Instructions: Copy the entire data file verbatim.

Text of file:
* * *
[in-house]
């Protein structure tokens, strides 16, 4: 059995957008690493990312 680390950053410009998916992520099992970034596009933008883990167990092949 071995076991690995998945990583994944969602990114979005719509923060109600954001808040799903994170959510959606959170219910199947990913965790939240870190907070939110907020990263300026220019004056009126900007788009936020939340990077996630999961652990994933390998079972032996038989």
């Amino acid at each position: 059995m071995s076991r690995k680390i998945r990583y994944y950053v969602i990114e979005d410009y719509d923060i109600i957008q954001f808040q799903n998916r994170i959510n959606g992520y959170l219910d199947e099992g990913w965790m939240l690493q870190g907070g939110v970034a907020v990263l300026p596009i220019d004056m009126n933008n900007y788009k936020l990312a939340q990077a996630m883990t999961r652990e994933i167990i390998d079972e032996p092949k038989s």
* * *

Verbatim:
[in-house]
């Protein structure tokens, strides 16, 4: 059995957008690493990312 680390950053410009998916992520099992970034596009933008883990167990092949 071995076991690995998945990583994944969602990114979005719509923060109600954001808040799903994170959510959606959170219910199947990913965790939240870190907070939110907020990263300026220019004056009126900007788009936020939340990077996630999961652990994933390998079972032996038989």
């Amino acid at each position: 059995m071995s076991r690995k680390i998945r990583y994944y950053v969602i990114e979005d410009y719509d923060i109600i957008q954001f808040q799903n998916r994170i959510n959606g992520y959170l219910d199947e099992g990913w965790m939240l690493q870190g907070g939110v970034a907020v990263l300026p596009i220019d004056m009126n933008n900007y788009k936020l990312a939340q990077a996630m883990t999961r652990e994933i167990i390998d079972e032996p092949k038989s």